This is not your normal Sunday links post. This is Superconference Sunday, and right now there are dozens of awesome projects floating around our conference in Pasadena. This links post will be mostly the projects from Supercon, but before that there’s some stuff we need to clear out of the queue:
Tindie is worldwide! There were a bunch of Tindie sellers at the Maker Faire Adelaide this weekend. YouTuber MickMake is a friend of Tindie and we’re teaming up to give away a few prizes from Australian Tindie sellers. You can check out the full details here.
There’s an Internet of Things thing from 4D Systems. It’s an ESP8266 and a nice small display.
Well, crap. It might have finally happened. [Maxim Goryachy] and [Mark Ermolov] have obtained fully functional JTAG for Intel CSME via USB DCI. What the hell does that mean? It means you can plug something into the USB port of a computer, and run code on the Intel Management Engine (for certain Intel processors, caveats apply, but still…). This is doom. The Intel ME runs below the operating system and has access to everything in your computer. If this is real — right now we only have a screenshot — computer security is screwed, but as far as anyone can tell, me_cleaner fixes the problem. Also, Intel annoyed [Andy Tanenbaum].
With that out of the way, here’s some stuff from this weekend’s Supercon:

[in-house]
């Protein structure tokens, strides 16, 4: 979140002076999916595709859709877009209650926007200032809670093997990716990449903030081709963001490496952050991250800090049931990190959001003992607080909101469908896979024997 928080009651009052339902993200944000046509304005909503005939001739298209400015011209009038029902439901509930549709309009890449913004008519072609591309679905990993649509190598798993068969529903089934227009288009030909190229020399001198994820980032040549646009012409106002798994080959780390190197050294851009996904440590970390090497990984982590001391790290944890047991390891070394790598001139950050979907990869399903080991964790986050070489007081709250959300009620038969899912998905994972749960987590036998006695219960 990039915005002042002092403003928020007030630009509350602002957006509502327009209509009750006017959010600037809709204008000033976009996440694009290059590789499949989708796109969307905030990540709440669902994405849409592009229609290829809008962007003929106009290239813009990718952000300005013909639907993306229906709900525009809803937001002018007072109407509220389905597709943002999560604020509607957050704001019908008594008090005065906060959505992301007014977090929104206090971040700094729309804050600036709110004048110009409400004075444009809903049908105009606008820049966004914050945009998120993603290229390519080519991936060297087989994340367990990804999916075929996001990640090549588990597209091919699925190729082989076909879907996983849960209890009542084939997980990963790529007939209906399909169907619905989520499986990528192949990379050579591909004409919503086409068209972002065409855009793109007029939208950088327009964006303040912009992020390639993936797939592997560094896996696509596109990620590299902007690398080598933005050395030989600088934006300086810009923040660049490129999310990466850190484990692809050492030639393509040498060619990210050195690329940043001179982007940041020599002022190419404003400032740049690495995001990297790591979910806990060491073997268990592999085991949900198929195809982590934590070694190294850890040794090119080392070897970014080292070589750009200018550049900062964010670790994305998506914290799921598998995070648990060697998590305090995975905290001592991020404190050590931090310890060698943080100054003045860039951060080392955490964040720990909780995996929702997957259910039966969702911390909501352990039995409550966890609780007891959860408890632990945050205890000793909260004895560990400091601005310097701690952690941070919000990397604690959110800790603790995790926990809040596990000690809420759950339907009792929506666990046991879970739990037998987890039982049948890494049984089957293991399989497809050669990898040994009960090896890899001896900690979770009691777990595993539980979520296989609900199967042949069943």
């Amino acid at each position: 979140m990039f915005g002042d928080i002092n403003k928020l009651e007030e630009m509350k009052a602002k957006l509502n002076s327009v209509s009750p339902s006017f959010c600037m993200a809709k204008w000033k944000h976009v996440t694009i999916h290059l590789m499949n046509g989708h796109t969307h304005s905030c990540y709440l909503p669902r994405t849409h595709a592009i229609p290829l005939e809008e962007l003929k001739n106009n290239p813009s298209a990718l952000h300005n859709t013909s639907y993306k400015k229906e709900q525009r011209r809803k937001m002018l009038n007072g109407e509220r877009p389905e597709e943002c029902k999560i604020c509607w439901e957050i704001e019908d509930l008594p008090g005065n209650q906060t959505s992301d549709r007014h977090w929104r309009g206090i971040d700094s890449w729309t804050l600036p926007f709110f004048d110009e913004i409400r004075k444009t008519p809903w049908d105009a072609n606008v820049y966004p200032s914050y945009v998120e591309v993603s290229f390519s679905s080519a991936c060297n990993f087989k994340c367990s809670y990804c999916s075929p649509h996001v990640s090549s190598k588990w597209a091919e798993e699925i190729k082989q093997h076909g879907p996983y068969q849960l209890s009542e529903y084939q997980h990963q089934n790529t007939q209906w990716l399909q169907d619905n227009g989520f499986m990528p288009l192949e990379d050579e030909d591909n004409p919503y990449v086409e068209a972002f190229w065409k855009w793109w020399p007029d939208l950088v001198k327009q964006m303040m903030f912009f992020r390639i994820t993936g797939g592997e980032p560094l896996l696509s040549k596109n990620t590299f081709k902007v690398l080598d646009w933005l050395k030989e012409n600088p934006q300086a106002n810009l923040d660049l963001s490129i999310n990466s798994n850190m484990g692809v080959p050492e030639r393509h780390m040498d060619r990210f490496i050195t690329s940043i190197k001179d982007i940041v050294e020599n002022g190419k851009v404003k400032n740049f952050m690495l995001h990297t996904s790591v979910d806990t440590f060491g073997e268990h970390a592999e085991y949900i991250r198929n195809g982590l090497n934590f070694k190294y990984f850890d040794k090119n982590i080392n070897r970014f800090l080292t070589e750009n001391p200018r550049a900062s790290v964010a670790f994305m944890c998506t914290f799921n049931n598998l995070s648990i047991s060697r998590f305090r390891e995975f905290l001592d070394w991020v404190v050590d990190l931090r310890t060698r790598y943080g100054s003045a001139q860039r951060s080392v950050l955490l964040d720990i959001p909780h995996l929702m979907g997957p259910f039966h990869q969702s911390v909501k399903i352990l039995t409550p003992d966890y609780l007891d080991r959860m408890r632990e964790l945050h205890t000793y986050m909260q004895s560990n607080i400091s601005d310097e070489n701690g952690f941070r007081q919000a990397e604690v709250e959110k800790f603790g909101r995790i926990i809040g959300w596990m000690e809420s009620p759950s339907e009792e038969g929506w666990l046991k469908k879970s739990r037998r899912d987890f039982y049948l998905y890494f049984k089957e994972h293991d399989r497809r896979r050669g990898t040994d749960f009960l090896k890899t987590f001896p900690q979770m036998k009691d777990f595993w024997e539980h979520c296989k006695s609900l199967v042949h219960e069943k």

State of the art in PCB art
A while back, we had a few thousand Tindie blinky badges manufactured, and right now someone is hacking a few of these together into a cybernetic Cerberus at the Hackaday Supercon. I never stopped working on these badges, and now it’s time to show off the latest development in PCB art. Full color PCBs. This is a full-color PCB, that has gradients and other cool color processing. This is, right now, the state of the art in PCB art.
Here’s how the diamond dog went down: [Kevin Lau] is the founder of Makernet, and he thinks there’s a market for a full-color PCB service. This business is just starting up, he needs a few boards for experiments, and I just happened to have an idea for a great Tindie badge. The experiment worked. On my half of the build, the only thing I did was send over some Gerbers and an Illustrator file — registration and color matching happened automagically with whatever process Makernet is using. I have no idea how the color is applied (I think it’s a UV printer), and I have no idea how much the cost per board is. Sign up to the Makernet mailing list for more info. I’m going to write something about this when I get some more info, so stay tuned.
The OG-style Tindie badges are now rated to 12,000 VAC. This is because there are no traces, only copper pours.
A month or so ago, OSH Park announced they were experimenting with flex PCBs. They were looking for experiments, and [Trammell] took them up on the offer. Those flex PCBs showed up at Supercon. The result? A PCB D20. The sides are held in place with just bits of wire, and it’s sized to fit a coin cell in the middle. It looks like custom flex PCBs are about to be very easy to acquire.
Here’s a not-tazer in a water bottle, made at Supercon. Lulz. We can’t call it a Tazer because Tazer International will send us a cease and desist. Lulz. By the way, here’s a video of a Hackaday editor (emeritus) getting Tazed.
You know that fingerprint sensor in your laptop that you don’t use? Turn it into something useful like an ARM JTAG.
Got the FOMO regret because you didn’t go to Supercon? We livestreamed everything, and it’s all still up. It’s not a replacement, but it’s something.